(“Old Gardener” Cezanne, 1906)
Meditation is of course, a very personal matter. No one is suggesting, certainly not I – that one must meditate to be a good farmer, gardener, agricultural manager or to be a good person.
However, I am suggesting, from experience, that meditation can greatly enhance our powers of observation, our sensitivity of reflection and our ability to make wise decisions.
Meditation is also an incredibly good management tool: helps us focus on the essential, understand things we might not when we are so often in a rush and it adds a dimension of openness that can unlock new ways of seeing and doing things. Most of all, perhaps, it helps us remain calm in the face of the many decisions we must make on a daily, monthly, annual basis.
In his Agriculture Course, Rudolf Steiner suggests the importance of meditation for farmers.
What is the “anthroposophical” or biodynamic path of meditation?
Most biodynamic / anthroposophical practitioners take their cues from the work of Rudolf Steiner on this matter. However, no law or dogma or directive exists to do so. Biodynamic practitioners are truly completely free to meditate or not. In fact, no one should meditate who does not really want to do so and feels ready to take the time and effort. And: there are many different types and formats of meditative practice.
However, Steiner’s meditative “path” or “system” is quite attractive for people in our time, as it is very individualistic (meaning, you can adopt and adapt it to your person), it is study based (so, you can develop at your own pace), it is ethics-based (nothing is suggested that is not in concert with highest ethical standards) and it is self-guided (you decided how, when, how much, etc. and what kinds of exercises you want to start with, etc.).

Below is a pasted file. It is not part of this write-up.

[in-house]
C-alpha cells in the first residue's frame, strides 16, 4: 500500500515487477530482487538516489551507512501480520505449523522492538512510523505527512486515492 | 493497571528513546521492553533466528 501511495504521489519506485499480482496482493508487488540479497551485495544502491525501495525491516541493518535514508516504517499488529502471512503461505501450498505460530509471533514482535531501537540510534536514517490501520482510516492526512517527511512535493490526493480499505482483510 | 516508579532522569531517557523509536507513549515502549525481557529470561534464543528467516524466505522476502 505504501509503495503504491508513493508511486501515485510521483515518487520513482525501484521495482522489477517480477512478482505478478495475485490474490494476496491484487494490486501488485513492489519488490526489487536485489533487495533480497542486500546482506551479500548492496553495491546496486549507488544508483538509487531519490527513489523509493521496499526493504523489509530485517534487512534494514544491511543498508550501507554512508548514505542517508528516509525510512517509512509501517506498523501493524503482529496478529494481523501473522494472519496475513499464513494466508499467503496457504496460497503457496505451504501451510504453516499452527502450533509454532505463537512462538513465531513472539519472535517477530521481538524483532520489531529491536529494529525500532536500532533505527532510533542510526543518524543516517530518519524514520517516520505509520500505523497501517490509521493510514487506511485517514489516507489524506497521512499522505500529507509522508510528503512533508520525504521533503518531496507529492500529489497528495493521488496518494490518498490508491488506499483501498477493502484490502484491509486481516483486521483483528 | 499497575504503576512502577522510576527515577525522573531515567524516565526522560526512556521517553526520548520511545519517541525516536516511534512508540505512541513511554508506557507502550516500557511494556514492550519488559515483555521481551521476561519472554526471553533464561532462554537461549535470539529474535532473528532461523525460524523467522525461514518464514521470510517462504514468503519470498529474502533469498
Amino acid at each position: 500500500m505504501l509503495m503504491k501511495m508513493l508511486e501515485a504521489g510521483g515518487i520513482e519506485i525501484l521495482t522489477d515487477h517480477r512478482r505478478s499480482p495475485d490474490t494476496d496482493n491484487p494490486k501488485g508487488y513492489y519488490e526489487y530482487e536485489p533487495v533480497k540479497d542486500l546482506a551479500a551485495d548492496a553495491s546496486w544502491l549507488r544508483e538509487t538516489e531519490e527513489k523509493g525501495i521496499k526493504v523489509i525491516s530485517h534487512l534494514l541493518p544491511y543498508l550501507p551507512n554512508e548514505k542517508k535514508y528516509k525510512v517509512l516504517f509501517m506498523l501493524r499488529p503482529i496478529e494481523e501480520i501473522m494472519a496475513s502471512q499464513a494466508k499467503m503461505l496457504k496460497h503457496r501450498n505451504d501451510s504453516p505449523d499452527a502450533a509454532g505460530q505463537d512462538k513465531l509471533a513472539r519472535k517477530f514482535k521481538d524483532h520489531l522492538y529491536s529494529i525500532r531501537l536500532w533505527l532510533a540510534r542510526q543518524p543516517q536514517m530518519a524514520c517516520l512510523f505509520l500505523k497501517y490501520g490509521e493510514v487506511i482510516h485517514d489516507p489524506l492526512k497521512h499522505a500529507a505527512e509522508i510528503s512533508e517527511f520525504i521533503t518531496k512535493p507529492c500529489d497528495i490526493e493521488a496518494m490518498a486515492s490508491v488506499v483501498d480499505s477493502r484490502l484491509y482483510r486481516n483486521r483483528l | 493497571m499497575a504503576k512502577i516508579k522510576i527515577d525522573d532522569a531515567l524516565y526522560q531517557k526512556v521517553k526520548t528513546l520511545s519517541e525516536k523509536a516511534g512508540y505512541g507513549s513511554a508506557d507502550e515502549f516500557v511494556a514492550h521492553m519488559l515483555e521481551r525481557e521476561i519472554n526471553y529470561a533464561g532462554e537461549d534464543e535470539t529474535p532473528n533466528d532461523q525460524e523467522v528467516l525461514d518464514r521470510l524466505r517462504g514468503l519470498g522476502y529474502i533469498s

Furthermore, the anthroposophical meditative path is very idealistic (furthers the best in us, so that we can do good things in life), systematic (there is a clear, organised logic to how one goes about meditating and developing meditative capacities) and it is empirical (meaning: its based on YOUR experience, as you go along).
What does one need to do, to start?
In truth: nothing. It is only a matter of wanting to try. There are no absolute rules, only the good advice of those who have experience. In this sense, Steiner offers “general requirements” – meaning things that those with lots of meditative experience can tell you: really help prepare you for a successful meditative practice. Here too, is a reason, I like Steiner’s approach: he is not a guru with absolute rules, but simply says: in my experience, these guidelines will help you only your path. His approach is much like a guide or a teacher of any subject.
In my courses I go into each of these steps (that you can see in my diagrams) in detail, carefully and with many practical details and examples. You will be able to ask questions and we will discuss the meaning and effect of such exercises. No one should start meditating without knowing why, how, what the effects will be and where to get more advice along the way.
In the near future, I will add links in the “Library” – with what I consider helpful texts on meditation – and times and dates of my courses on meditation.
The next course on “Meditation for Farmers” will be on the 26th-27th of January, offered in German language in the South Tirol (German-speaking) region of northern Italy. For more information, please contact me via email.